Opening salvos indicate blistering run-up to election
Republican John McCain has fired an opening volley at the Democrat he will face in the general election, whether it's Barack Obama or Hillary Clinton.
His strategy might differ depending on which candidate he faces, and no one is yet predicting what McCain should do if the two team up on a ticket.
But, says Michael Barone, co-author of The Almanac of American Politics, if McCain could "aggregate the negatives of both candidates, a combined ticket could be a McCain advantage."
McCain, who sewed up the GOP nomination on Tuesday, released a statement Thursday contending neither Democrat "is ready to answer a 3 a.m. phone calling during an international crisis." The phone call image referenced a Clinton ad that was designed to cast doubt on Obama's experience and judgment.
McCain, tipping his hand on his fall strategy, turned the ad on both Democrats. "Only Sen. McCain is ready to serve as commander in chief from day one," the statement claimed.
"We have already seen the first campaign ad that John McCain is going to run this year. It just so happens that Hillary Clinton is the one that ran it," said Dan Schnur, a political science professor at the University of California-Berkeley.
Schnur, who was McCain's communication director during his failed 2000 presidential bid, said McCain can easily run that red-phone ad against either Democratic candidate and "instantly draw a contrast of experience and preparation."
With the national spotlight focused on the Democratic battle between Clinton and Obama, McCain will compete for attention.
"While both of the Democrats battle it out, McCain should be out there telling his story," said Peter Brown, assistant director of the Quinnipiac poll. "Once their race is over, the public will have no doubt who he is and where he stands, so that he is ready to take on either one."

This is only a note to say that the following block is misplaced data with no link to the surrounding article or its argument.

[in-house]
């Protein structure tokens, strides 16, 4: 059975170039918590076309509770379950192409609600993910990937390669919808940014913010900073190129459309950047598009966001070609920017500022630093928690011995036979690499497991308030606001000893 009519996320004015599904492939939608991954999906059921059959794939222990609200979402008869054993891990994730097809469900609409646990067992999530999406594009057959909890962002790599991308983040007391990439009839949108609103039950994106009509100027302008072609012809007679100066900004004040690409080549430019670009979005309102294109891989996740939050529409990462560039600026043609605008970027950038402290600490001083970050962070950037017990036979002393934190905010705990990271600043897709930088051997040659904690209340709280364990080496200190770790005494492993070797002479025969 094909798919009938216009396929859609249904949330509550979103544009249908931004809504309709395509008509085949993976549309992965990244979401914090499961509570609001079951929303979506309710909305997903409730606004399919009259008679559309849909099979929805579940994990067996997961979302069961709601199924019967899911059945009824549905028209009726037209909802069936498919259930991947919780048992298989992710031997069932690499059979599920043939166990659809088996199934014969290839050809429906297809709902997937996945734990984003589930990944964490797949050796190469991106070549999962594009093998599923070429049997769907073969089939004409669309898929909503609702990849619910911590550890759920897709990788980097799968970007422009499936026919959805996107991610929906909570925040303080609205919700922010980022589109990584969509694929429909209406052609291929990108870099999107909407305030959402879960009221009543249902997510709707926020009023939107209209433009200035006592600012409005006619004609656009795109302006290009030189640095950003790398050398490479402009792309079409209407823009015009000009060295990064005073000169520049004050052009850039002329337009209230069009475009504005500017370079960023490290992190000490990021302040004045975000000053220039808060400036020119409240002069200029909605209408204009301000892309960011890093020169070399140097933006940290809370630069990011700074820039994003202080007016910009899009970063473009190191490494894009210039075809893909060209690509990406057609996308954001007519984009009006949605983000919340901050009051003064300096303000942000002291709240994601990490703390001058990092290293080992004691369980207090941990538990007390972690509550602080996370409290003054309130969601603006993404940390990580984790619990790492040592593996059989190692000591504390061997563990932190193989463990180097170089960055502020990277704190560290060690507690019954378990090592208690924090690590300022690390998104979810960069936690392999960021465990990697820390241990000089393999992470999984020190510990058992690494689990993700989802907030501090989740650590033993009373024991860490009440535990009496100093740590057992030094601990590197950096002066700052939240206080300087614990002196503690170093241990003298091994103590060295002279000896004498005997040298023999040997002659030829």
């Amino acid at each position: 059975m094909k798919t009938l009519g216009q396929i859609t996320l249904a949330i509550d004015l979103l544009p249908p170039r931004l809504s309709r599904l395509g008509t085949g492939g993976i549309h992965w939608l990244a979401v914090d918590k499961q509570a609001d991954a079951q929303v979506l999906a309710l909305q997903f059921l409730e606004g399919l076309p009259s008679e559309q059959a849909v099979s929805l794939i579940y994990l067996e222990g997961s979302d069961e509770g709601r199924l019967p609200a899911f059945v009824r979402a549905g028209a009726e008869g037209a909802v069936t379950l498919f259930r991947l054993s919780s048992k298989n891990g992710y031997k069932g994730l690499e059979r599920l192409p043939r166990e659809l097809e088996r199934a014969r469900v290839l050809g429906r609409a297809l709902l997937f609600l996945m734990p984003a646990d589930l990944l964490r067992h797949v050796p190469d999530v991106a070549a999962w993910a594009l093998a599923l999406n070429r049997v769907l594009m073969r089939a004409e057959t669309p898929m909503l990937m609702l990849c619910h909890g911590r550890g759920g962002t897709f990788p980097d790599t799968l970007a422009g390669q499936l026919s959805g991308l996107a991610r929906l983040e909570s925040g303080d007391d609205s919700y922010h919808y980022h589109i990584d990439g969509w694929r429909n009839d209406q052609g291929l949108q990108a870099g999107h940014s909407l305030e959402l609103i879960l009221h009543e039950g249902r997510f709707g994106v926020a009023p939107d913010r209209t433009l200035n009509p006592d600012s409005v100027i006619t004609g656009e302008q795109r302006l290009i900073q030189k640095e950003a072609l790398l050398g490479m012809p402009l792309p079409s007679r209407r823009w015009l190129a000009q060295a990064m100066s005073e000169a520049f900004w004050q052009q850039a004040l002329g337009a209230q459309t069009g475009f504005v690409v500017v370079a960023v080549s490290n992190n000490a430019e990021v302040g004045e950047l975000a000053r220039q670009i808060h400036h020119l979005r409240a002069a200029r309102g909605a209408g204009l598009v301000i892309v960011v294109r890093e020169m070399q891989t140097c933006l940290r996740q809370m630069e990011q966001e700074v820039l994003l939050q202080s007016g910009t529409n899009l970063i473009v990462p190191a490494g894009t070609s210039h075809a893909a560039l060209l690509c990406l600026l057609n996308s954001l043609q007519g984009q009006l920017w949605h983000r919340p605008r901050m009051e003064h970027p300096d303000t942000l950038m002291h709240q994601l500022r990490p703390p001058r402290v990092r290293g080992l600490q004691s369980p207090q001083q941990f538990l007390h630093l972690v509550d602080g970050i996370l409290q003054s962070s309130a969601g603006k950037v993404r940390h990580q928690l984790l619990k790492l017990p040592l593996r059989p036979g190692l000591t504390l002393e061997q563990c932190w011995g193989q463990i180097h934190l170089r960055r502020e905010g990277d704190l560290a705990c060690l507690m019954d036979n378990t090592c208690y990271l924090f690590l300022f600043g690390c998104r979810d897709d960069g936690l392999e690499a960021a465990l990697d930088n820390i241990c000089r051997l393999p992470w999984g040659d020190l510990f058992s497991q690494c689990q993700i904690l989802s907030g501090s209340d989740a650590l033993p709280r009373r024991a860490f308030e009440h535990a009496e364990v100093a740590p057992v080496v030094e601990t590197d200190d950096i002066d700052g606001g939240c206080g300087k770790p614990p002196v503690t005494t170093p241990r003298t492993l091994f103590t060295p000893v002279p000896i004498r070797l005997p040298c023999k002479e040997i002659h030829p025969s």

In an apparent move to do just that, McCain plans to use a cross-country "biography tour" and overseas travel to reinforce his foreign policy credentials.
"McCain needs to be frequently visible in the national news," said former Oklahoma Gov. Frank Keating, a McCain adviser. "That's not impossible, but it will be difficult when your campaign's over and the country's waiting for the Democrats to select their candidate."
A version of the red-phone ad might work for McCain if he faces Obama in the fall, Brown said. McCain, 71, possibly could use age as an advantage against Obama, 47.
"Turn it from an age question to an experience answer," Brown said.
A McCain race against Clinton, 60, would take a different strategy, he said.
"There is a perception that Sen. Clinton is very experienced in office; that has come from her race against Obama," Brown noted. McCain's challenge would be "to blunt that myth."
The other crucial task is finding a running mate. McCain and his top strategists are deciding how to vet potential vice presidential candidates, said Charlie Black, a Washington lobbyist and McCain confidant.
So far, McCain has instructed aides to "do some research on how other people have done it over the last 20 years or so," Black said. "We don't see any urgency in this."
As they gird for the general election, McCain and his advisers should "take very good notes as the grenades go back and forth between Obama and Clinton -- and see what works and what doesn't," said Rich Galen, a longtime Republican strategist.
A race pitting Clinton against McCain would tend to give Clinton an advantage in states that went Democrat in the 2000 and 2004 races, and McCain an advantage in states that went Republican in those races, said Barone.
"But an Obama-McCain race may redraw the map of the past few elections," Barone said.
Some states that voted for George W. Bush in 2000 and 2004, such as Colorado and Iowa, might go to Obama, while "conversely, states like Pennsylvania and Washington," that went with the Democratic nominee in those races, are "very McCain friendly," he said.
Bloomberg News contributed to this report.
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